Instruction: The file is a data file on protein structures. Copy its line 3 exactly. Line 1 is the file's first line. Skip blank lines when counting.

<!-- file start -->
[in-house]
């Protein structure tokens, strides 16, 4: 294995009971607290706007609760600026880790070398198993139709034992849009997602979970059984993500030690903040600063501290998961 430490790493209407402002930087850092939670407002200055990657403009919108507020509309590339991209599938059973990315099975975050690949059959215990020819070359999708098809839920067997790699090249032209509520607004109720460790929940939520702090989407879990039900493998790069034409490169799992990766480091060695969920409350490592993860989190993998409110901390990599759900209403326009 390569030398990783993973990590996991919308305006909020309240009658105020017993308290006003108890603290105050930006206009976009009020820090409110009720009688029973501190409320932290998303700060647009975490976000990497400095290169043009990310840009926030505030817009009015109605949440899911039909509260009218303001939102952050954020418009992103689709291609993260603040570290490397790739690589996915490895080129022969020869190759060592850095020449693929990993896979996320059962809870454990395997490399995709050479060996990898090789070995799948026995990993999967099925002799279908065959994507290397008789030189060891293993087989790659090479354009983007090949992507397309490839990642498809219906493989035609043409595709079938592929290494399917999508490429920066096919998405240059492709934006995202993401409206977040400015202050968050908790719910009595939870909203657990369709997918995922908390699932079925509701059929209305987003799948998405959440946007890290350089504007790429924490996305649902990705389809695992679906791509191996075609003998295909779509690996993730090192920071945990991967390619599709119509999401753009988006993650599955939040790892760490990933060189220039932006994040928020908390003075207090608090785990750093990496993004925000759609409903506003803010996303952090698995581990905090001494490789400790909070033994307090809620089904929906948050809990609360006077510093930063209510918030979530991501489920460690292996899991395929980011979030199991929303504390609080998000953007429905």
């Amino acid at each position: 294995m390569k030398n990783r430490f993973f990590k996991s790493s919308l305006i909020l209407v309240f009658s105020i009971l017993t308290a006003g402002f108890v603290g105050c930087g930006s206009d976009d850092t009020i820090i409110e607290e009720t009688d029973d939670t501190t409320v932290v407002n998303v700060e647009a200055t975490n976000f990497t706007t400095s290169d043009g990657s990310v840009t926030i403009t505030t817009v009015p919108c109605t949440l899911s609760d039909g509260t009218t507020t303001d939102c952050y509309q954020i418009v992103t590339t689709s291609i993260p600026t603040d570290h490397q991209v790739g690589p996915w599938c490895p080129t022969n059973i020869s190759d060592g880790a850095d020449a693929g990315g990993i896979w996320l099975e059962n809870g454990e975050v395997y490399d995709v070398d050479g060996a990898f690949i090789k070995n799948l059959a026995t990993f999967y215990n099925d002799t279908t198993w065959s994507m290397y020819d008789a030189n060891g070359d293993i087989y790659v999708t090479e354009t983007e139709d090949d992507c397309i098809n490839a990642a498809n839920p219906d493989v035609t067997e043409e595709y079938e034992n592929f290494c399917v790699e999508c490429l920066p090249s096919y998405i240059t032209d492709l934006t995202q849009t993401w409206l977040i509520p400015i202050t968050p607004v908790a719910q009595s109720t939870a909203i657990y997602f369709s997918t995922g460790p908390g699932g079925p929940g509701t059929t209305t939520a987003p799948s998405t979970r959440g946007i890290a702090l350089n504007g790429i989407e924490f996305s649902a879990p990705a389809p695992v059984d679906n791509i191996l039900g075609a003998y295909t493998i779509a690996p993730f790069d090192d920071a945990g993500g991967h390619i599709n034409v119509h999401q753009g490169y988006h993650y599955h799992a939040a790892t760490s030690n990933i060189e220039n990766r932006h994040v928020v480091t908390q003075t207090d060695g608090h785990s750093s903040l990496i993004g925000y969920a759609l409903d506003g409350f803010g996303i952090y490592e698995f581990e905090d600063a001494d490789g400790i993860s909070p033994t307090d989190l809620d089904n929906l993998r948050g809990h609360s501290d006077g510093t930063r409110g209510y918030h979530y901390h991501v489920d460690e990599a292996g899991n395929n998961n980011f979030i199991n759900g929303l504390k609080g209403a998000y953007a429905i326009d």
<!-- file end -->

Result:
């Amino acid at each position: 294995m390569k030398n990783r430490f993973f990590k996991s790493s919308l305006i909020l209407v309240f009658s105020i009971l017993t308290a006003g402002f108890v603290g105050c930087g930006s206009d976009d850092t009020i820090i409110e607290e009720t009688d029973d939670t501190t409320v932290v407002n998303v700060e647009a200055t975490n976000f990497t706007t400095s290169d043009g990657s990310v840009t926030i403009t505030t817009v009015p919108c109605t949440l899911s609760d039909g509260t009218t507020t303001d939102c952050y509309q954020i418009v992103t590339t689709s291609i993260p600026t603040d570290h490397q991209v790739g690589p996915w599938c490895p080129t022969n059973i020869s190759d060592g880790a850095d020449a693929g990315g990993i896979w996320l099975e059962n809870g454990e975050v395997y490399d995709v070398d050479g060996a990898f690949i090789k070995n799948l059959a026995t990993f999967y215990n099925d002799t279908t198993w065959s994507m290397y020819d008789a030189n060891g070359d293993i087989y790659v999708t090479e354009t983007e139709d090949d992507c397309i098809n490839a990642a498809n839920p219906d493989v035609t067997e043409e595709y079938e034992n592929f290494c399917v790699e999508c490429l920066p090249s096919y998405i240059t032209d492709l934006t995202q849009t993401w409206l977040i509520p400015i202050t968050p607004v908790a719910q009595s109720t939870a909203i657990y997602f369709s997918t995922g460790p908390g699932g079925p929940g509701t059929t209305t939520a987003p799948s998405t979970r959440g946007i890290a702090l350089n504007g790429i989407e924490f996305s649902a879990p990705a389809p695992v059984d679906n791509i191996l039900g075609a003998y295909t493998i779509a690996p993730f790069d090192d920071a945990g993500g991967h390619i599709n034409v119509h999401q753009g490169y988006h993650y599955h799992a939040a790892t760490s030690n990933i060189e220039n990766r932006h994040v928020v480091t908390q003075t207090d060695g608090h785990s750093s903040l990496i993004g925000y969920a759609l409903d506003g409350f803010g996303i952090y490592e698995f581990e905090d600063a001494d490789g400790i993860s909070p033994t307090d989190l809620d089904n929906l993998r948050g809990h609360s501290d006077g510093t930063r409110g209510y918030h979530y901390h991501v489920d460690e990599a292996g899991n395929n998961n980011f979030i199991n759900g929303l504390k609080g209403a998000y953007a429905i326009d």